Months of anti-government protests in Hong Kong have pushed the economy into recession.The protesters have five demands, including amnesty for arrested protesters and the establishment of an independent inquiry into the actions of Hong Kong police.
The first demand, the withdrawal of a controversial extradition bill, has already been met. But violent demonstrations continue. Many of the protesters have adopted the motto: “Five demands, not one less.”
Beijing says the violence is being led by extremists and thugs.
Sher, who did not provide her last name because she doesn’t want to be identified, is a student and part-time tutor who regularly takes part in protests. She says that while she has never resorted to violence, she will keep going until the remaining demands are met.
The 26-year-old is also one of many thousands of people in Hong Kong who support activists away from the front line.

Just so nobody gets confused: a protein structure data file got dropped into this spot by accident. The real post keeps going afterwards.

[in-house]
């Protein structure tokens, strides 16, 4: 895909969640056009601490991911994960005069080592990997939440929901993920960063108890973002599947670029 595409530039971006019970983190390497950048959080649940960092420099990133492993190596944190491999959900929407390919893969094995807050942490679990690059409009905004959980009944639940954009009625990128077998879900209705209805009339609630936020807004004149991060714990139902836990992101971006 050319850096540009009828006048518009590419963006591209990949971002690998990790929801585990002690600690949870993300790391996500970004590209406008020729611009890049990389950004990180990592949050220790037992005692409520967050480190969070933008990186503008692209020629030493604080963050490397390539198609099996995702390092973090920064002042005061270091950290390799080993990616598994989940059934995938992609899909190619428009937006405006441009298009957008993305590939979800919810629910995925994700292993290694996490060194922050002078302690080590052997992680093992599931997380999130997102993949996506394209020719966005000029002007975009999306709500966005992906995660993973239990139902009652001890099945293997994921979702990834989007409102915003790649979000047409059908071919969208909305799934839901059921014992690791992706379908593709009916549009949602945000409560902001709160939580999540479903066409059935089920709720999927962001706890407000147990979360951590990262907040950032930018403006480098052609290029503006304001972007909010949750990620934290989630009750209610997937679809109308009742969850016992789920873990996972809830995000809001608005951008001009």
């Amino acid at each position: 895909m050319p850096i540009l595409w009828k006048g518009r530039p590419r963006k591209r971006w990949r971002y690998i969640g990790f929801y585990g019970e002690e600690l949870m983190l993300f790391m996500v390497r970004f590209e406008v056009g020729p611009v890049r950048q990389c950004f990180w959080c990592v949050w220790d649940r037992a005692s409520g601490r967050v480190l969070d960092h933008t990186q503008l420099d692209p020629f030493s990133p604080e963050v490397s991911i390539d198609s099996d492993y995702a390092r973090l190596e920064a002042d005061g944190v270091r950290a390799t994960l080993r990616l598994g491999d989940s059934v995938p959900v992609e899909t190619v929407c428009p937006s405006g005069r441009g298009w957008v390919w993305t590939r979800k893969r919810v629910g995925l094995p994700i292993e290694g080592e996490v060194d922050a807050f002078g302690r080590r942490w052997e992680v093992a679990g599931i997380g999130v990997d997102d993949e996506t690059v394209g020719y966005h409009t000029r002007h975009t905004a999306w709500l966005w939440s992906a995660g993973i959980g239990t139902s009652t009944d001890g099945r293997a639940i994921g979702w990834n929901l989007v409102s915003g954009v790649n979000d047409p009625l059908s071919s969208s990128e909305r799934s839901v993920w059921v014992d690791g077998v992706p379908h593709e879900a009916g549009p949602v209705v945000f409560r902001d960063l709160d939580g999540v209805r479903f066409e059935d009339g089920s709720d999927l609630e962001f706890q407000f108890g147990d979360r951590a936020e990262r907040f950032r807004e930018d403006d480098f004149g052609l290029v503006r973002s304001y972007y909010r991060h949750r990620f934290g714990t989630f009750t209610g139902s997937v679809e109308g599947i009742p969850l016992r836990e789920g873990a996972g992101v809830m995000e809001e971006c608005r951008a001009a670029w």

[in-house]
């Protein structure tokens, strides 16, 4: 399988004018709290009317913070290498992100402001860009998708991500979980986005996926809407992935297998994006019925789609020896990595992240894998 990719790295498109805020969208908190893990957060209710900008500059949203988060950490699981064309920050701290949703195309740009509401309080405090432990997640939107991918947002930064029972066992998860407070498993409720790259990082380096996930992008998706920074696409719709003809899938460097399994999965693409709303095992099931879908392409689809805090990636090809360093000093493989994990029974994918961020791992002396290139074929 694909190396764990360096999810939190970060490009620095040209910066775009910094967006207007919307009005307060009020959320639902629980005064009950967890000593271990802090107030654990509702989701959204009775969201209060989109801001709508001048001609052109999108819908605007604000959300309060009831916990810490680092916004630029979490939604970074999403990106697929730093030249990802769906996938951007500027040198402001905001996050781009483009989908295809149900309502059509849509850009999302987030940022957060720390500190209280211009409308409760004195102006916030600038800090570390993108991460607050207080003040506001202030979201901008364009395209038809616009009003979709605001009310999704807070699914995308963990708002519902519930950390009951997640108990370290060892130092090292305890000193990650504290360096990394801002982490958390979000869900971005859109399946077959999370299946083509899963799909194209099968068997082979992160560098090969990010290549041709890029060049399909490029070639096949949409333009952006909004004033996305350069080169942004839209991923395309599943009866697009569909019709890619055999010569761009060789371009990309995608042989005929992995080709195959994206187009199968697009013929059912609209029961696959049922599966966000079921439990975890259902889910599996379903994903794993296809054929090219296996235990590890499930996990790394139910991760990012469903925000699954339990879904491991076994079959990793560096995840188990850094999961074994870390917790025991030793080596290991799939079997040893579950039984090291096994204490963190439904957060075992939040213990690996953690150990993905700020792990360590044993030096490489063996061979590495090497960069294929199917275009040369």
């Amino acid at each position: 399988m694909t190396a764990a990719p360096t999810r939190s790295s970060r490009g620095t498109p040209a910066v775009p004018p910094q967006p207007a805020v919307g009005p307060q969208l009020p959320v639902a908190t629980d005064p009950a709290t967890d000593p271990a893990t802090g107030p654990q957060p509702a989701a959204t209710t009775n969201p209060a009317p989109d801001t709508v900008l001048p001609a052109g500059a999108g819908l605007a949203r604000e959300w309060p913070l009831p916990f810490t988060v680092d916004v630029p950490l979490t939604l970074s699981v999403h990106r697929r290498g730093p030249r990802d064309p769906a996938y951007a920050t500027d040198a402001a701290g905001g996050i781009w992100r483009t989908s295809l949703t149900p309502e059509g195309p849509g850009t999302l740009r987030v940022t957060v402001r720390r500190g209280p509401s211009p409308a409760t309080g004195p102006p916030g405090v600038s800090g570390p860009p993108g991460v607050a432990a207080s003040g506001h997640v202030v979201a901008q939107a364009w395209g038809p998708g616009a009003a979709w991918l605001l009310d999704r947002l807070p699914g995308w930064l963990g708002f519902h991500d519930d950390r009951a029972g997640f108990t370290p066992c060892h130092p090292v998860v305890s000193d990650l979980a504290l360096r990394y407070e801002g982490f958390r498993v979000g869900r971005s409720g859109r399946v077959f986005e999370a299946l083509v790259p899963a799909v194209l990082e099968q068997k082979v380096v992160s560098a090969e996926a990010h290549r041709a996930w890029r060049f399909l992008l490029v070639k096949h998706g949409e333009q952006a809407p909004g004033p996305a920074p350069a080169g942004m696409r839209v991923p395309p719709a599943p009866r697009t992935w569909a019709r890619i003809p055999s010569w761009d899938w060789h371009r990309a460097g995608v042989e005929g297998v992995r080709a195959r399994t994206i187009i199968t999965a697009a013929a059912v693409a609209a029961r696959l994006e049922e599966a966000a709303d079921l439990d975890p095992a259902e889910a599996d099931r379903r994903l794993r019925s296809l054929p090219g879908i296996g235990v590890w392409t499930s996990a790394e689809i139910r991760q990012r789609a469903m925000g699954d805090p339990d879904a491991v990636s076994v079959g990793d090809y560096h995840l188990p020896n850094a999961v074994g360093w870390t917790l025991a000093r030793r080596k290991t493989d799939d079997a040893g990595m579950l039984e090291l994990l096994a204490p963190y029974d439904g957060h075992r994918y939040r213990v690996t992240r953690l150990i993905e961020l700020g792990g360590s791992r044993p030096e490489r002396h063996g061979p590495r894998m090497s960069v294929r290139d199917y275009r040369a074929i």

“My name is Sher and I’m one of the protesters in Hong Kong. I’m doing my postgraduate degree at Hong Kong University, and I’m 26.
Hong Kong is my hometown. So that’s why I think I should have a say. I have to talk to the government because they can’t do what they want.
I’ve got some students who were forced to just leave their homes by their parents because they’ve got really, really different political views. And so I just let them stay in my place, and I offer them food and WiFi, because they still have to connect to the world.
Of course, I’m scared, but the thing is, if every one of us is scared and we don’t go out so probably we can’t achieve anything, just like the withdrawal of the extradition bill. If we were scared in the first place, there wouldn’t be anything done about that.
This is the second in a series of interviews with people affected by protests around the world. Listen to 19-year-old Iraqi protester Israa Saadi al Jabouri.
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